Make your own free website on Tripod.com

Knots are an inevitable part of sailing.  They are required for most parts of rigging There are thousands of knots, divided roughly into practical knots, decorative knots (often called "fancywork"), or both.

If you don't want your knots to be called "granny knot", or - in a less sexist manner - "false knot", you need to learn the proper way to tie them.   It means that they need to be:

It might be useful to learn some terminology before you try out the knots that we'll present to you here, so...

Between these two parts you will have a knot.

And now...  let's tie some knots!

Figure 8 Knot

It's often referred to as "stopper knot", because it is used to stop the end of the line from pulling out of a block or a cleat. The name "figure 8" is derived from the fact that the knot looks like an 8.

  1. Pass the line through a block, or a cleat.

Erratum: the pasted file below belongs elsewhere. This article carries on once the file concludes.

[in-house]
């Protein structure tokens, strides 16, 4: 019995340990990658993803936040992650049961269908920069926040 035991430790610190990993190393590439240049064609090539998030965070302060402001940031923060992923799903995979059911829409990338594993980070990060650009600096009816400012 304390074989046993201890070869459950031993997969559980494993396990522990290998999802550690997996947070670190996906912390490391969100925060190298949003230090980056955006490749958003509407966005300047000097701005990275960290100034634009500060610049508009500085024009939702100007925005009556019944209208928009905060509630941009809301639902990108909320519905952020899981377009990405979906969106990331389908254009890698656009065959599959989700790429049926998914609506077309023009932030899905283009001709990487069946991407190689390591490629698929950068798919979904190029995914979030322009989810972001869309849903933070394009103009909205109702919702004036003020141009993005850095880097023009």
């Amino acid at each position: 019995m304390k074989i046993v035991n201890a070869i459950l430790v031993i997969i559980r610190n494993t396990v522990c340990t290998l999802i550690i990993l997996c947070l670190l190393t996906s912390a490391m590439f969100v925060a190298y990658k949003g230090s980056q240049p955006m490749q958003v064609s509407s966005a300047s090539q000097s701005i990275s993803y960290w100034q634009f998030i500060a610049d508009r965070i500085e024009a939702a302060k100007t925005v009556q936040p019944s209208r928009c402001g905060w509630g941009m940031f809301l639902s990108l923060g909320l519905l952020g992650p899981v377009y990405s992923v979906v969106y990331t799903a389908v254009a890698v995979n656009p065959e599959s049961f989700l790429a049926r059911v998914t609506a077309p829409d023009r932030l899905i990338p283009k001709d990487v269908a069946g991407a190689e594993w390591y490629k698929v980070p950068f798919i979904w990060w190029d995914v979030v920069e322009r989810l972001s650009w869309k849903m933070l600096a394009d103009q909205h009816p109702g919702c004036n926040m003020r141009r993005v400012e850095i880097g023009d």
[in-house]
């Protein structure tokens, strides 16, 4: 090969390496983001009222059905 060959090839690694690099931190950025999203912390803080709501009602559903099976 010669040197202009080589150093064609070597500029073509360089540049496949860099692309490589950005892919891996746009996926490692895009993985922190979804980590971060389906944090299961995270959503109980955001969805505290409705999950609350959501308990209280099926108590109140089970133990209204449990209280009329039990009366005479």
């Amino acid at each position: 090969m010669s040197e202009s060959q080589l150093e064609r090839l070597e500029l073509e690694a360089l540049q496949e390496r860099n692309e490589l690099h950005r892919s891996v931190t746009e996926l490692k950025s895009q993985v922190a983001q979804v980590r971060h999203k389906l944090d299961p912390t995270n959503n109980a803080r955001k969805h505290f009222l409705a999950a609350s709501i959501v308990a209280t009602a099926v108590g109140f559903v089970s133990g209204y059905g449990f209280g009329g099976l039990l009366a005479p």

2. Make an overhand loop with the free end.
  3. Twist the line around the standing part, making a second loop.
  4. Pass the free end down through the original loop.
  5. Tighten it.

                          knot_8.jpg (4324 bytes)

Square Knot

This knot is often used to tie two lines of similar thickness and materials together, for example, when lengthening dock lines, or an anchor line.

  1. Take one line in your right hand, and the other in left.
  2. Bring the left-hand line over the right.
  3. Twist the former left-hand line around the back.
  4. Bring the new right-hand line over the left.
  5. Twist it around the back.
  6. Tighten it.
  7. The knot should look symmetrical, and it shouldn't slip.
                         knot_square.jpg (3892 bytes)

Clove Hitch

It is used to secure a line around a post, or a piling.

  1. Pass the line once around the post.
  2. Pass the line around again, this time going over the original line.
  3. Tuck the line under the crossing.
  4. Tighten it.
knot_clovehitch.jpg (4825 bytes)                      knot_2clovehitch.jpg (5005 bytes)